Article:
Friday 24 November 2023

Climate Walk - Hellifield Flash and Long Preston Deeps - 1 Nov 2023

With showers forecast, our expedition would end up in four parts 

1. Hellifield Flash.

We parked near this lake, on a small side road 100m from the main A65 road. It is in a depression in the big drumlins that were left after the last ice-age. Their deposition separates the Ribble from the Aire and diverted the Ribble south. (Previously it had continued east into the Aire). Until about ten years ago the water table used to fluctuate a lot,  and the lake almost dry up in droughts. The changes in water levels  were good for waders. They have dammed it now somehow so the water table remains high.

Richard had brought his telescope which was helpful. In the distance we could see swans, a merganser (or goosander?) and other ducks.

The heavens opened. Very hard. We decided to support local trade and drove to ...

2. Hellifield Railway Station Cafe. (highly recommended)

Here I could look over the railway track to the far side and slope beside the track  and talk about the yellow Genista tinctoria (Dyers Greenweed)  which used to grow there. (not accessible now). And also remember  the plants that used to grow on cliinker of the old railway yard and auction mart area - which is now a new housing estate.

I used my mobile phone to look at the "Pray and Fast for the Climate" sheet prepared for the 1st of November. We especially remembered the people suffering in Gaza. (Having had no laptop for three weeks in October I have become much better at using my phone).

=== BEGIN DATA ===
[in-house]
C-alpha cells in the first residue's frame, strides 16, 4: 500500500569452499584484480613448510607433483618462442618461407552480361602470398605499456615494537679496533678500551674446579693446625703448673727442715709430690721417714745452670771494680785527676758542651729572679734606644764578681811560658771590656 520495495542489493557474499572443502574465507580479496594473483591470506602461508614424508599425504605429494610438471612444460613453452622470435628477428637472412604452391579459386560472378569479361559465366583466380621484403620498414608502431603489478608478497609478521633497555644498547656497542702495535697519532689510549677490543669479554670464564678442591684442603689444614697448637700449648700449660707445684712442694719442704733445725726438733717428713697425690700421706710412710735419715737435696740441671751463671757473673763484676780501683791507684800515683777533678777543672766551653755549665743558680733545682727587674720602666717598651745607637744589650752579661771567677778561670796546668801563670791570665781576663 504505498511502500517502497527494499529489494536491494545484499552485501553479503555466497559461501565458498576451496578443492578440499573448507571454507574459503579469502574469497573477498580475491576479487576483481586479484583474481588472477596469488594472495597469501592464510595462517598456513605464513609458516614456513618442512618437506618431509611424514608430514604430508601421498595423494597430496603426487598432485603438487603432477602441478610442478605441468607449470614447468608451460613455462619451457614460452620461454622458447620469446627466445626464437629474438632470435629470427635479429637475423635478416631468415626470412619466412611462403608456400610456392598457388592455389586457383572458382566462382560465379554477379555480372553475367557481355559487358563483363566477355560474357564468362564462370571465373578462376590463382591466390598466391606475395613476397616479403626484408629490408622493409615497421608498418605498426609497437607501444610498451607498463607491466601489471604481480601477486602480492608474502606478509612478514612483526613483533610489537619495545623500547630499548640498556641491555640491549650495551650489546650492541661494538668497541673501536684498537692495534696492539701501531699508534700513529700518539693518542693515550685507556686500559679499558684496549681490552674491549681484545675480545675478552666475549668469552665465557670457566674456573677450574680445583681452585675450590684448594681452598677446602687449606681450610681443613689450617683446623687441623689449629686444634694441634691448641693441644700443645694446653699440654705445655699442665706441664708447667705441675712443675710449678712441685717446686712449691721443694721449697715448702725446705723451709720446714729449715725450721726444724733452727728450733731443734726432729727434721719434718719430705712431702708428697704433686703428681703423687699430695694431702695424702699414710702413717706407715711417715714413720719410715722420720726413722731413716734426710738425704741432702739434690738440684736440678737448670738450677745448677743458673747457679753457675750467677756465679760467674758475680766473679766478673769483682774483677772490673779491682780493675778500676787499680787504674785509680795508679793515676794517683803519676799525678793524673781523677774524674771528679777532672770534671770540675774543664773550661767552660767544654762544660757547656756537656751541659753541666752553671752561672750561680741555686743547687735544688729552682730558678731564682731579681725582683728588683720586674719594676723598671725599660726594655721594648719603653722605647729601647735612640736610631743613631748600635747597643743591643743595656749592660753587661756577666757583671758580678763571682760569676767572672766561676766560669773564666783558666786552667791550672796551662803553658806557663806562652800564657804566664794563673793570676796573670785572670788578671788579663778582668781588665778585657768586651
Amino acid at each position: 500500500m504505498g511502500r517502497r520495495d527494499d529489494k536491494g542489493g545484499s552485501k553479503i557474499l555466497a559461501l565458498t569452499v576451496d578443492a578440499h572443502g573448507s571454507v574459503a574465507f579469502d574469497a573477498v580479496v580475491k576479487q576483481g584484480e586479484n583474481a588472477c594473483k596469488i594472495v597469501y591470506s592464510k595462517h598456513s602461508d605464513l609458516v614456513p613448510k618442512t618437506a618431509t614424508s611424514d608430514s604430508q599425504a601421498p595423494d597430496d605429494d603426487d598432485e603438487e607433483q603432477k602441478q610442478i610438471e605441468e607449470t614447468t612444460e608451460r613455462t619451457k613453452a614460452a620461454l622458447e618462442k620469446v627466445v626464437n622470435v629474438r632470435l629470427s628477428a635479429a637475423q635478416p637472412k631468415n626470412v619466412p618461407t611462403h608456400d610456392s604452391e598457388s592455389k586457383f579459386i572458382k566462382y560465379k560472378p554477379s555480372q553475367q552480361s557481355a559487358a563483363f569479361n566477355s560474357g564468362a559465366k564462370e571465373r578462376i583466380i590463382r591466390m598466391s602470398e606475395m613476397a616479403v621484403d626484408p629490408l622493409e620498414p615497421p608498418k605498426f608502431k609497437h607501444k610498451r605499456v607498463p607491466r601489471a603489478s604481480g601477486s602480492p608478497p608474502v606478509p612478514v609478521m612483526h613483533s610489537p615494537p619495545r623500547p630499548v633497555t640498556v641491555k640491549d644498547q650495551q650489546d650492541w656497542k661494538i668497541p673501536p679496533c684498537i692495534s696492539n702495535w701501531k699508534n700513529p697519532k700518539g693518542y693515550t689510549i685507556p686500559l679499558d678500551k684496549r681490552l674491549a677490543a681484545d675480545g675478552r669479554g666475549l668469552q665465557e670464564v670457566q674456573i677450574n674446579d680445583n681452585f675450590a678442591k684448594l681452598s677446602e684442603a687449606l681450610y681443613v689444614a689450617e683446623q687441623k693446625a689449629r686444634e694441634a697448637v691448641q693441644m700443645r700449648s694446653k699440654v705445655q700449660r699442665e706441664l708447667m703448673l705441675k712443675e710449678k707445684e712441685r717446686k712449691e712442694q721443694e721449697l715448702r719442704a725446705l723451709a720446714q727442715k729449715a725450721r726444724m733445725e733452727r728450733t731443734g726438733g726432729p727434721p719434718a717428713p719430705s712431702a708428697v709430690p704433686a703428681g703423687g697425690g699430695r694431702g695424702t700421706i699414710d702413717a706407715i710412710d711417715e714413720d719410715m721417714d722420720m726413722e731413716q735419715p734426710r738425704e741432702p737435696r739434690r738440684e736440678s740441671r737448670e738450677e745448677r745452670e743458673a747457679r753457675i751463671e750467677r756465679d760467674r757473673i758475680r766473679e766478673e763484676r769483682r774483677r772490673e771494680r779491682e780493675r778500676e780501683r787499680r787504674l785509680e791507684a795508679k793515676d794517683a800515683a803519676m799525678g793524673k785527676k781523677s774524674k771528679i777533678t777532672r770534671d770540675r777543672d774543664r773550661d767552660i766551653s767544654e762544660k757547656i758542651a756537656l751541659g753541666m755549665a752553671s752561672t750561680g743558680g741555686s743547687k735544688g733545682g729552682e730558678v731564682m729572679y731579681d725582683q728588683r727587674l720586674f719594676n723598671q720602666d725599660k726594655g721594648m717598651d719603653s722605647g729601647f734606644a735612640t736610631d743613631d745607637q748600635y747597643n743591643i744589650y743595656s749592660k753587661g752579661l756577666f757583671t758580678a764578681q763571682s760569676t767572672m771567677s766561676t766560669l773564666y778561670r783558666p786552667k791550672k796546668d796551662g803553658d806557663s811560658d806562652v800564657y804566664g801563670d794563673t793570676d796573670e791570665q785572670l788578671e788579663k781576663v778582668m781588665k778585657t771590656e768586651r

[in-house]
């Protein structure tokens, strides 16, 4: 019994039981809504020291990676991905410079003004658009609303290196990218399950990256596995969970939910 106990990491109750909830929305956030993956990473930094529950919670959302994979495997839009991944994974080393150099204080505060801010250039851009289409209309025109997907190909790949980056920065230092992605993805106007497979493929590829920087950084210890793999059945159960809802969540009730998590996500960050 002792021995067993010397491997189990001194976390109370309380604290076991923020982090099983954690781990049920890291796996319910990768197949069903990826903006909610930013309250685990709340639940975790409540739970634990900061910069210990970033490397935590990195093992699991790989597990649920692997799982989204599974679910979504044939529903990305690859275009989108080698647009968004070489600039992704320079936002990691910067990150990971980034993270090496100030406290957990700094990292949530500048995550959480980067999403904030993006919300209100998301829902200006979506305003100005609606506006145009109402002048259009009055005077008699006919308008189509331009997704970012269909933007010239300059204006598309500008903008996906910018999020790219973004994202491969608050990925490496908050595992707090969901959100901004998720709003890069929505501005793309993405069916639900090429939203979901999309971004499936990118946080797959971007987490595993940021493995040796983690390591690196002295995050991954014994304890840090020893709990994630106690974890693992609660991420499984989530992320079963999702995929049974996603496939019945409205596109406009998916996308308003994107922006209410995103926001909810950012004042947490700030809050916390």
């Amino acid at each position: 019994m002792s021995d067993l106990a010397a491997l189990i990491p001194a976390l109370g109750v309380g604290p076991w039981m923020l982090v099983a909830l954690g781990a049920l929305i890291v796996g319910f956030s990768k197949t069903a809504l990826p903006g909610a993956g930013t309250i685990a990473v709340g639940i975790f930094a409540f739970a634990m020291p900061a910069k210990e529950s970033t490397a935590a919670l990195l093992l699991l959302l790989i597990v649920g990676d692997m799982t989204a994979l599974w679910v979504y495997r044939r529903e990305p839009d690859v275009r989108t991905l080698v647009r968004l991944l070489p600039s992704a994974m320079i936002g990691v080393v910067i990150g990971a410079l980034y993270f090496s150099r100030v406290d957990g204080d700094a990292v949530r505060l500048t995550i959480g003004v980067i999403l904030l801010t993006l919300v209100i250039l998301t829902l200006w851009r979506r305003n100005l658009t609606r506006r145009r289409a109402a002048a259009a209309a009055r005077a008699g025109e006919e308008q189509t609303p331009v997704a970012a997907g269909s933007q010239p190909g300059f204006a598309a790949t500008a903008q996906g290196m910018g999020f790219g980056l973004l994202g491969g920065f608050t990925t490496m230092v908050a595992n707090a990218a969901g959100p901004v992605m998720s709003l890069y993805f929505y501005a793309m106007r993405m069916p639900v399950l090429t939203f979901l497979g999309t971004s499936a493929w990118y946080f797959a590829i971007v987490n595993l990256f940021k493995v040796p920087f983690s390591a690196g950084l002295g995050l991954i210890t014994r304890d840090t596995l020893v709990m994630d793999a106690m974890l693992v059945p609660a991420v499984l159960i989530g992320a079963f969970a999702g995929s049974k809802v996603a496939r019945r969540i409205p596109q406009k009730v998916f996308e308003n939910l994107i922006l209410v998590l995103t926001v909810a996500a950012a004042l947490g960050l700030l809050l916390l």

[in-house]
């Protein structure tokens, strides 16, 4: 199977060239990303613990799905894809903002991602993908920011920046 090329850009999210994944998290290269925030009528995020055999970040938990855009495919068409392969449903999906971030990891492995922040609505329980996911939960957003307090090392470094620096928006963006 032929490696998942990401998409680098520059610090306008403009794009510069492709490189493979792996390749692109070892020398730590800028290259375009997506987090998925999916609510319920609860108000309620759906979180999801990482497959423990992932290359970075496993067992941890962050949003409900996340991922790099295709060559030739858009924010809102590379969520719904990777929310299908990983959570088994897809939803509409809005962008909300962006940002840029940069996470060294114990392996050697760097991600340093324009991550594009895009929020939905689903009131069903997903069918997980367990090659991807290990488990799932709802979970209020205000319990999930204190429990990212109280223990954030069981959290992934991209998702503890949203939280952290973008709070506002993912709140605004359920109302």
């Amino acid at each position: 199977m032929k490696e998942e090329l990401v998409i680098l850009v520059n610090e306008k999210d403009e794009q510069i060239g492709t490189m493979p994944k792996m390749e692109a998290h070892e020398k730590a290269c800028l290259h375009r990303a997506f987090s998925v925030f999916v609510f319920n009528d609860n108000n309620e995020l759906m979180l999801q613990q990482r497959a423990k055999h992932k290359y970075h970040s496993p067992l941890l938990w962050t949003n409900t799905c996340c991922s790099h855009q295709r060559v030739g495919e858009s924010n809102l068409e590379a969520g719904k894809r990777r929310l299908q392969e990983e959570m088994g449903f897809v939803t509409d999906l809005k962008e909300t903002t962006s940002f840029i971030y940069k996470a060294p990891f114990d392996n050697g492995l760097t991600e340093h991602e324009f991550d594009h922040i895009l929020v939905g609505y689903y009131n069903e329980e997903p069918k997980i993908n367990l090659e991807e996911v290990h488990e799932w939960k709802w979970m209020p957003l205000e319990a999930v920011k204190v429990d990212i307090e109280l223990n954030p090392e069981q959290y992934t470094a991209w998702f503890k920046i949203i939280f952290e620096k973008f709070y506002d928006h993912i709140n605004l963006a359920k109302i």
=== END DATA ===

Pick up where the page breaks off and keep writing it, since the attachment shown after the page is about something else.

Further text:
We drove to the junction at 

3. Cow Bridge.

We looked over the bridge walls to the Ribble now very full of water. 

On the tarmac of the bridge was Puccinellia distans (Reflexed Saltmarsh-grass) and Cochlearia danica (Early Scurvygrass) come in with the salt and gritting of the roads.  

Several years ago I had found Anisantha diandra on the brow of this bridge.  I wonder if there are wind currents that leave seeds on bridge brows of bridges - or maybe the brow is especially dry, and other stuff dies and leaves places for the weeds. 

We walked through the field between the river and the long drainage ditch, then on the embankment to ..

4. The hide. 

We met a man who said he'd seen a marsh harrier over the willows in the distance.

We looked. First we saw three Cormorants in a tree. Then we saw the Marsh Harrier.  It was very pleasant sitting, in the quiet of the early evening (well about 4pm)  on the bench in the hide looking over the wide wide  expanse of the flat bottomed valley.  The Marsh Harrier came quite close soaring above.  (But not close enough for a good picture.)

Time for home. Not quite as good as Leighton Moss or some Scottish RSPB Reserves I have visited.. .. but lovely to think there is a place so close to home where I can see a marsh harrier, just 6km  4 miles from Settle.

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